One of our recent topics on PolitiChicks was “legalizing drugs”. While I was researching the pros and cons I asked one of my strong Libertarian friends what he thought about it.
“The government should interfere in my choices as a free human being as little as possible,” he told me. “If my choices do not interfere with another person’s free choices and rights then it is nobody’s business what I do or do not do.” He then quoted Thomas Sowell (from his book Compassion versus Guilt & Other Essays:
“A ban on drugs has become Prohibition…Like Prohibition, the ban on drugs has been a financial bonanza for organized crime and its profits have financed the corruption of law enforcement agencies, politicians and judges. If drugs and alcohol had never been discovered this would be a much better world. But it is a dangerous illusion that we have the omnipotence to undo every evil.”
This pretty much sums up the big argument among proponents who want to legalize drugs—comparing it to Prohibition.
According to Mike Meno of the Marijuana Policy Project, since 2006, about 30,000 people have been killed in Mexico’s drug wars.
“In the 1920s, alcohol prohibition gave us Al Capone; now, marijuana prohibition gave us Mexican drug cartels,” Meno said.
“Mexican drug cartels, which are gaining power, currently generate about 60 percent of their revenue by selling marijuana in the U.S,” Meno continues, “giving them a virtual monopoly on this very lucrative trade. By keeping marijuana illegal, we’ve allowed some very dangerous and violent people to make a lot of money.”
Proponents of legalizing drugs believe it could be a way to help reduce government costs, raise tax revenues and end the costly drug war. A Cato Institute study estimated that legalizing drugs would save the government approximately $41.3 billion annually on expenditures related to the enforcement of prohibition. They estimated that of that $41.3 billion about $8.7 billion would result from the legalization of marijuana alone and $32.6 billion from the legalization of other drugs, like cocaine and heroin.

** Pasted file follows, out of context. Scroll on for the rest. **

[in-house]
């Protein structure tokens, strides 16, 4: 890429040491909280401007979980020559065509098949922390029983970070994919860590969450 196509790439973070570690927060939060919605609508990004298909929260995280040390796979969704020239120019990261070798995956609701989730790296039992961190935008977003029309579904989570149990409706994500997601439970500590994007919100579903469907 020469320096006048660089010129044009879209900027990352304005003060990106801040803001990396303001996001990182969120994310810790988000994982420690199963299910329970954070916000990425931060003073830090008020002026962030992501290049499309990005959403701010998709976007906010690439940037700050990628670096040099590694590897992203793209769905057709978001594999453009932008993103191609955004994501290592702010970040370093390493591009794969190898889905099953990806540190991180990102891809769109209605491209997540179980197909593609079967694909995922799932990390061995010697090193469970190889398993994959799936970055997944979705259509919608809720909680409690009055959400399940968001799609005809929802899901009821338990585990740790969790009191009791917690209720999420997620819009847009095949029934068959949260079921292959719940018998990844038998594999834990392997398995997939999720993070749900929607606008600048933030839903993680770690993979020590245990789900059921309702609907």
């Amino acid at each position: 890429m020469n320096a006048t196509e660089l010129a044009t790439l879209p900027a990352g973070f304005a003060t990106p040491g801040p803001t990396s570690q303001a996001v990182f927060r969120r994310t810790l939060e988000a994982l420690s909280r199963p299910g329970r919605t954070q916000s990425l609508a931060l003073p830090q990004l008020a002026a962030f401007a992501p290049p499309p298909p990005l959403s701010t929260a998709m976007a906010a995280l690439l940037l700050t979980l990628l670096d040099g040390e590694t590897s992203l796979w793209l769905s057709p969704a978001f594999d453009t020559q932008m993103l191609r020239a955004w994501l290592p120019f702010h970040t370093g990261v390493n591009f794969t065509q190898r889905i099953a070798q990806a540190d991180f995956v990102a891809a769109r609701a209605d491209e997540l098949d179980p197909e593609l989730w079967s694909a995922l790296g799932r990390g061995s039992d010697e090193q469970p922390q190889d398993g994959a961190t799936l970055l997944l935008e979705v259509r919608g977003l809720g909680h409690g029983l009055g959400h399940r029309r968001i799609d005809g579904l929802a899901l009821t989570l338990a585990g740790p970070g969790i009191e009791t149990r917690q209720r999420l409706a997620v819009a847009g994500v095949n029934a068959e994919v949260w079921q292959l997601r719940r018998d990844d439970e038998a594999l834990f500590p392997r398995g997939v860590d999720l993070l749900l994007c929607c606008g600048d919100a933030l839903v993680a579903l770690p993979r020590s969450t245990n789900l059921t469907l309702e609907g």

(Is that what we’re doing? Are they saying the reason there are violent criminals in the drug trade is simply because drugs are illegal and not because of the evil people pushing them?)
Unfortunately for Meno and potheads everywhere, in 2010 even my liberal home state of California failed to legalize marijuana with Prop 19. It was opposed by the California Chamber of Commerce, the Peace Keepers Association. Even radical California Senator Diane Feinstein was quoted in the International Business Times as saying, “Proposition 19..will cause harm to Californians on our roadways, and in our schools, workplaces and communities.” (Tsk tsk; when Feinstein’s not in your radical liberal corner, you know you’ve got a problem. )
Some reports say that even the legal marijuana program is having immense problems.
In an LA Times article, Sheriff Lee Baca said, “The medicinal marijuana program that voters authorized years ago has been hijacked by underground drug-dealing criminals who are resorting to violence in order to control their piece of the action.” And John Lovell, a lobbyist for the California Peace Officers’ Association said, “We have enough problems with alcohol and abuse of pharmaceutical products. Do we really need to add yet another mind-altering substance to the array?”
When I posed this question to my Libertarian friend, he said, “My problem with conservatives in general is that they espouse the same beliefs of freedom and non-interference, except when it comes to something they disagree with. Then they are more than happy to have the government tell me what I can and cannot do. My opinion is the same for the following issues: prostitution, seat belt laws as they apply to adults, helmet laws, and prohibitions against suicide, or basically anything that would harm me but not infringe upon or harm others. If I wish to be stupid, that is my choice.”
MY problem with this—and it’s where I usually part ways with Libertarians—is that this would be fine if everyone lived on a tiny little island all by themselves and their actions didn’t affect anyone else. Unfortunately that’s just not the case—and this is especially a problem with it comes to hard drugs like heroin & cocaine which completely impair judgment & their “human-ness”. It’s also a major problem in big cities like Los Angeles where I live. The LAST thing I want to have to contend with on the 405 freeway during rush hour is a bunch of cokeheads driving like maniacs. Yes, I know they do that now illegally—but the mind reels when thinking of a time when they can actually buy their cocaine in a drug store…
Again, I believe this would be a perfectly logical point of view if people lived on their little isolated islands and didn’t have ANY FRIENDS OR FAMILY anywhere near them that they could hurt. Just like in the movie “It’s a Wonderful Life”—each of our lives touches other people’s lives. That’s the beauty of life. For Libertarians, they seem to want to believe their personal actions don’t have any consequences, no matter what they do.